TSA:The script was also one of three finalists in the 2018 Nashville Film Festival Screenwriting Competition. And now, the film itself is going to be show at NaFF 2019. How does that make you feel?
IRISH: Feels great. Nashville has a talented and supportive film community. We are lucky to be in a city that values writers and creativity. And now, to have The Hole Truth screening in the festival, makes me very proud.
TSA:How has the TSA helped you and your writing?
IRISH: I love the TSA meetings. I cannot get enough of the core structural questions, “What does your main character want?” “What obstacles does he or she have?” It is mystifying how I can never hear those questions enough, and how often I lose track of them while writing. Writing can feel very solitary, and TSA offers a supportive space where you don’t feel alone.
TSA:What’s next for you?
IRISH: I have several short screenplays submitted to festivals and competitions. One, which was workshopped in the TSA meetings, has won an award, and I am considering producing it. I am also working on a feature that I have brought pages into TSA for feedback.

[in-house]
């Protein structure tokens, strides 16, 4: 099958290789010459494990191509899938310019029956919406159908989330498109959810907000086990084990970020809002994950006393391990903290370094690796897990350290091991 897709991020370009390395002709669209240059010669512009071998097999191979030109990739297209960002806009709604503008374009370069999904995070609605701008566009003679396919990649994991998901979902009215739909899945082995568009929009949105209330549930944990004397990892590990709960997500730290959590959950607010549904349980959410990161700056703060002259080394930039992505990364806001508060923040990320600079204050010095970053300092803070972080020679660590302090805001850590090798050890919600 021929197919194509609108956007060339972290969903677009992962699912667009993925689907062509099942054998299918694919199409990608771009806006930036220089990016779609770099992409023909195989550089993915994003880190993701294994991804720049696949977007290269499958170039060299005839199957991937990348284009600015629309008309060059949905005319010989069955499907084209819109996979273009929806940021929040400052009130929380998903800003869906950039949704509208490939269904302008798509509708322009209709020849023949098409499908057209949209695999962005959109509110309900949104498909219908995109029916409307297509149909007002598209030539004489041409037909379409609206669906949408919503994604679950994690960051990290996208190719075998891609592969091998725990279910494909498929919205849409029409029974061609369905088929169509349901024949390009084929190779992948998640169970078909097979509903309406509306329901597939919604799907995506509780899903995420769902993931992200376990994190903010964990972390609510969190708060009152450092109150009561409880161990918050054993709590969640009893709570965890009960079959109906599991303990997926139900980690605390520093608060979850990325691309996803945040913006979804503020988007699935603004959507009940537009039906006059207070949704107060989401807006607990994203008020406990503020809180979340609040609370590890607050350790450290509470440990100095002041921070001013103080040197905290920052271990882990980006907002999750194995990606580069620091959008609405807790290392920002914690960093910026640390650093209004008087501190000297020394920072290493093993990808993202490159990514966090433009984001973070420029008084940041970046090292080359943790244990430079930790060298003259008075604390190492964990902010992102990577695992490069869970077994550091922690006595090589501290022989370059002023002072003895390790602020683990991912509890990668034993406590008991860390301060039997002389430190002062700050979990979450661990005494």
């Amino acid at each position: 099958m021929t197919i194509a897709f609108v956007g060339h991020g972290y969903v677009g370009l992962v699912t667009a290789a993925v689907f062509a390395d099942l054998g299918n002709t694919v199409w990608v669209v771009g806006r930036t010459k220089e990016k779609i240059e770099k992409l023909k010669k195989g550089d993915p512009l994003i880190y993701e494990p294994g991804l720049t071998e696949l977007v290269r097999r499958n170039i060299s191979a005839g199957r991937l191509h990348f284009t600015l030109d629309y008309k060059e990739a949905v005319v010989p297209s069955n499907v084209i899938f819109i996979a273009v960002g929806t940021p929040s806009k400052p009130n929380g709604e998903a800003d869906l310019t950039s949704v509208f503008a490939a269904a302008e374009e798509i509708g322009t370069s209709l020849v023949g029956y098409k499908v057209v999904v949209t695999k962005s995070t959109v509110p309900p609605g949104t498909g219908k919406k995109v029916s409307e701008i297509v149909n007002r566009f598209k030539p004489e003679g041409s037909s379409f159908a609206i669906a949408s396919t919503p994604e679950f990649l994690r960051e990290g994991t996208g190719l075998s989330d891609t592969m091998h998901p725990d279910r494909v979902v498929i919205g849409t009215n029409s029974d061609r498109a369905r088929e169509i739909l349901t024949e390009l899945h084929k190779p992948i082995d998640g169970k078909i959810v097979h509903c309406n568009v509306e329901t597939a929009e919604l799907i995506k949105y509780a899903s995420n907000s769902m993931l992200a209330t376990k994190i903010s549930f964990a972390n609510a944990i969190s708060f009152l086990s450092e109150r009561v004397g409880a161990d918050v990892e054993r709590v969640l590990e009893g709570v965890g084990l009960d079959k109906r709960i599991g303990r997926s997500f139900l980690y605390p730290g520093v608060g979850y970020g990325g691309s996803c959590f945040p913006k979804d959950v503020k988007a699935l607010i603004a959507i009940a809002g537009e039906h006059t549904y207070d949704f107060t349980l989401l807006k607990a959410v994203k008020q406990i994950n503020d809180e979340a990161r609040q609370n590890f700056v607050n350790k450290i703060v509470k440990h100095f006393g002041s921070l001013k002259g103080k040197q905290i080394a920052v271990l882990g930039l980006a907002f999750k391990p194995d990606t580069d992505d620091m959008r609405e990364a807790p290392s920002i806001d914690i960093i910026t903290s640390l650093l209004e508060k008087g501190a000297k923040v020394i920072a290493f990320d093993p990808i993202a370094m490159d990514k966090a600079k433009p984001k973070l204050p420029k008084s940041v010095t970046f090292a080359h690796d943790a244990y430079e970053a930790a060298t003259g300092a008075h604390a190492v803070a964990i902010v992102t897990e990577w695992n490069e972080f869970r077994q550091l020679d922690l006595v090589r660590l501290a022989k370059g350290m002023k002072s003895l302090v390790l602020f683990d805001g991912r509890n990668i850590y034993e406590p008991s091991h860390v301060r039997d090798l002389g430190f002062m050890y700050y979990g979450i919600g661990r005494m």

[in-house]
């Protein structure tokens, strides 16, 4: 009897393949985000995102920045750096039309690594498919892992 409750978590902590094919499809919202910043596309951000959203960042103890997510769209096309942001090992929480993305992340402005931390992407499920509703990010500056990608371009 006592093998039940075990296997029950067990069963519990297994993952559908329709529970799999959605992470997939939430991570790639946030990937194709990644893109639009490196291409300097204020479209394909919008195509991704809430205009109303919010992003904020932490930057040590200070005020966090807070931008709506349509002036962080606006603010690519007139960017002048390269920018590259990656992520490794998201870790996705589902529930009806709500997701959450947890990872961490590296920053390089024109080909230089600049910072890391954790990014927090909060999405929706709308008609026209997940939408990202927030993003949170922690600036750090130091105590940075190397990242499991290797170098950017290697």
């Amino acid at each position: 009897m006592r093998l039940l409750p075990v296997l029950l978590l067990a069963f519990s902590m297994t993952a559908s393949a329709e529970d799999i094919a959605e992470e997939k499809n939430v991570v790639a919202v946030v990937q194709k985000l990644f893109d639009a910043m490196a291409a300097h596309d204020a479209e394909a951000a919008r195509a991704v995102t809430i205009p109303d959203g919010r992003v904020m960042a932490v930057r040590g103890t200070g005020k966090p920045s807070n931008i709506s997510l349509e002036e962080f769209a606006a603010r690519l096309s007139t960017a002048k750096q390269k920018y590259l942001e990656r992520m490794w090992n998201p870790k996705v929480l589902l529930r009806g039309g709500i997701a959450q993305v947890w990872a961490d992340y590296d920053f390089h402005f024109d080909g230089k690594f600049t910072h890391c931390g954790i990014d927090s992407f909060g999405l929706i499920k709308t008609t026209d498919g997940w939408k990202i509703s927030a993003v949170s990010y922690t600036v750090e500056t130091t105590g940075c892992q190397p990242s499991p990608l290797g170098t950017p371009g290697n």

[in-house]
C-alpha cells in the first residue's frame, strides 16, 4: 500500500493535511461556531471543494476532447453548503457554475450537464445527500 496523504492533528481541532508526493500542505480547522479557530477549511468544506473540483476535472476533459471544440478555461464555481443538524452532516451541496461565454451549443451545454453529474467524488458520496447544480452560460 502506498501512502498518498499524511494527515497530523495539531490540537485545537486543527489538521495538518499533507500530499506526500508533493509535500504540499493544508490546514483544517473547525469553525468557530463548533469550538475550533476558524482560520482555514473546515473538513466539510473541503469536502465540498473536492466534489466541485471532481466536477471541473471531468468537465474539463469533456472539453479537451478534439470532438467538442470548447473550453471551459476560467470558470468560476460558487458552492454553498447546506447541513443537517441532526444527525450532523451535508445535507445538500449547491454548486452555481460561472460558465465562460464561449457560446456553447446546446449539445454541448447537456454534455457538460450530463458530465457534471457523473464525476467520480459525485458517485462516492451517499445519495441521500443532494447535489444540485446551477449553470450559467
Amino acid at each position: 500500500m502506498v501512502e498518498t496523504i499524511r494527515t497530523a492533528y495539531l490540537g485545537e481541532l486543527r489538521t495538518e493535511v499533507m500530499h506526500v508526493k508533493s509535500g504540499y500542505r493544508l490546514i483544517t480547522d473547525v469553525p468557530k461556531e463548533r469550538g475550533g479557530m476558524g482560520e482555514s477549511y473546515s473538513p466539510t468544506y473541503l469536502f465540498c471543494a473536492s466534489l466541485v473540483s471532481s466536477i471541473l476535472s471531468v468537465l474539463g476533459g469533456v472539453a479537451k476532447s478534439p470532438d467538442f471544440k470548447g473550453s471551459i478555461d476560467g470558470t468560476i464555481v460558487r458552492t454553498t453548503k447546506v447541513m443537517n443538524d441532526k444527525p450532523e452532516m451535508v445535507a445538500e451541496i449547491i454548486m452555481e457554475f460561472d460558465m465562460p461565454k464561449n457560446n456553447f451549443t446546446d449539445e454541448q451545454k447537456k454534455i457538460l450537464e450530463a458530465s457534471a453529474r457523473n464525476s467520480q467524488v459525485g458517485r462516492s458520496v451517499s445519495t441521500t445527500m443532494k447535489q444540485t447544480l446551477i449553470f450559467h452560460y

For more information about The Hole Truth, visit their Facebook page.
The Hole Truth, a short film written by the TSA’s own Irish Johnston,screens at the Nashville Film Festival at 2 p.m. Saturday, Oct. 5, in the Tennessee Shorts Block. A second screening is scheduled for 1 p.m. Thursday, Oct. 10.
Irish began as an actress in Los Angeles and Nashville. She currently spends most of her time writing screenplays, three of which have been finalists or won awards: Redhanded, Scents, and The Hole Truth, in several film festival competitions.
Being a native Nashvillian, with a piano, she has finally surrendered to the siren call of songwriting as well. She loves every aspect of the film industry, from writing and composing, to acting; to her latest challenge, producing.
Screenings will be shown at Regal Hollywood Theaters, 719 Thompson Lane, Nashville, near 100 Oaks Mall. For tickets or more information about the film festival, visit https://nashvillefilmfestival.org